(White Man) in Hammersmith Palais (3:59)

Cover of The Clash

From The Clash and 52 other releases

“(White Man) in Hammersmith Palais” is a song and single by The Clash, self produced and first released as a 7” single, backed with similarly themed track “The Prisoner”, in June 1978.

The song was later added to the American version of the band’s debut album The Clash sandwiched between the single version of “White Riot” and “London’s Burning”.

Inspiration and composition

The song showed considerable musical and lyrical maturity for the band at the time and is stylistically more in line with their version of Junior Murvin’s “Police & Thieves” as the powerful guitar intro of “(White Man) in Hammersmith Palais” descends into a slower ska rhythm, and was disorienting to a lot of the fans who had grown used to their earlier work. “We were a big fat riff group,” author Joe Strummer noted in The Clash’s film Westway to the World. “We weren’t supposed to do something like that.”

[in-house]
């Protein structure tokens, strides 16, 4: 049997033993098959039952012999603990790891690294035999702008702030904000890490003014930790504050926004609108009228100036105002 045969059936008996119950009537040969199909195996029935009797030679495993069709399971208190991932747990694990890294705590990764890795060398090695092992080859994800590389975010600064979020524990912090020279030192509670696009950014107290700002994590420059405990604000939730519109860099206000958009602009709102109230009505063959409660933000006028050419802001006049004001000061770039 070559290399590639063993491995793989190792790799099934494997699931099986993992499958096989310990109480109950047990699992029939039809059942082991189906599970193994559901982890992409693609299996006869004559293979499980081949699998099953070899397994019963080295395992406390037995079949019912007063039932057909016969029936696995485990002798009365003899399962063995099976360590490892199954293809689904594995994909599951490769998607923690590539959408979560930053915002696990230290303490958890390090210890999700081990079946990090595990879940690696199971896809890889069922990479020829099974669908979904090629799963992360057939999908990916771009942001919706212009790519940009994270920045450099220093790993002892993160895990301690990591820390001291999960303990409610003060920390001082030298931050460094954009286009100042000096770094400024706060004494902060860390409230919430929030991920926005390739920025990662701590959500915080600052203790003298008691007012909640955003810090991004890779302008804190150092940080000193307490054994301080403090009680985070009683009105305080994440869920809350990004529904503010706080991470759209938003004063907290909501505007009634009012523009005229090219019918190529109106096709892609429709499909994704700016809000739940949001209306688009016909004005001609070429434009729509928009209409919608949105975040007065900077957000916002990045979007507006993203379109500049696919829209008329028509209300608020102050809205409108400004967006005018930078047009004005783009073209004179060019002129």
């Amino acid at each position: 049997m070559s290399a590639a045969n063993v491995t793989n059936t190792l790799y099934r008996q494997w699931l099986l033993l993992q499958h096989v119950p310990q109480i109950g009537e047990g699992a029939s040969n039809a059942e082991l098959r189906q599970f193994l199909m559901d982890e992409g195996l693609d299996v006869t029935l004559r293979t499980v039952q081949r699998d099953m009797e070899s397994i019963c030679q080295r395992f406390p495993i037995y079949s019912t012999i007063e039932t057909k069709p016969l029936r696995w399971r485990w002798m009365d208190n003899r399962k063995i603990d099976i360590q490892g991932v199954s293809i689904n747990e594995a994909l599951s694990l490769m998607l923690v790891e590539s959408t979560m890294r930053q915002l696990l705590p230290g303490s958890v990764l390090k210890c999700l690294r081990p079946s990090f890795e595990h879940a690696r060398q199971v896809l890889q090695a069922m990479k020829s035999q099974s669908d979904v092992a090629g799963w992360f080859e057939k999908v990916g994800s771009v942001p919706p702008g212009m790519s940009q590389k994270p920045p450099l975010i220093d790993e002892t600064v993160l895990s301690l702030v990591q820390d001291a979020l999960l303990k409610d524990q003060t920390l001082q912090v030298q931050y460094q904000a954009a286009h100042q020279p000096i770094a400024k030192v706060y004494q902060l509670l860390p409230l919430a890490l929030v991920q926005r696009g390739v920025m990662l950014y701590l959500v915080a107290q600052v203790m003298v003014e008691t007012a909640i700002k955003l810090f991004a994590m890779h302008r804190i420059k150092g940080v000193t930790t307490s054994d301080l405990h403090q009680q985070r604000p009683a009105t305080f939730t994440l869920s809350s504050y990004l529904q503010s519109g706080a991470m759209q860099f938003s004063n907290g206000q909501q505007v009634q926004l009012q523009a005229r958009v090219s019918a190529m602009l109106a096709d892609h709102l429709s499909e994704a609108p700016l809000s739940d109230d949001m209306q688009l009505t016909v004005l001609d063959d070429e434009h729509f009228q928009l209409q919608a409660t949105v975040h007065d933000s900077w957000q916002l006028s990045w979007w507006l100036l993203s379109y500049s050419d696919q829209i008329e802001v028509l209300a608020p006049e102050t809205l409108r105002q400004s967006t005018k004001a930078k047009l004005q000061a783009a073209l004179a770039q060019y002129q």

“(White Man) in Hammersmith Palais” starts by recounting an all-night reggae “showcase” night at the Hammersmith Palais in Shepherd’s Bush, London that was attended by Joe Strummer, Don Letts and roadie Rodent and was headlined by Dillinger, Leroy Smart and Delroy Wilson. Strummer was disappointed and disillusioned that these performances had been more “pop” and “lightweight” similar to Ken Boothe’s brand of reggae with Four Tops-like dance routines, and that the acts had been “performances” rather than the roots rock rebellion that he had been hoping for.


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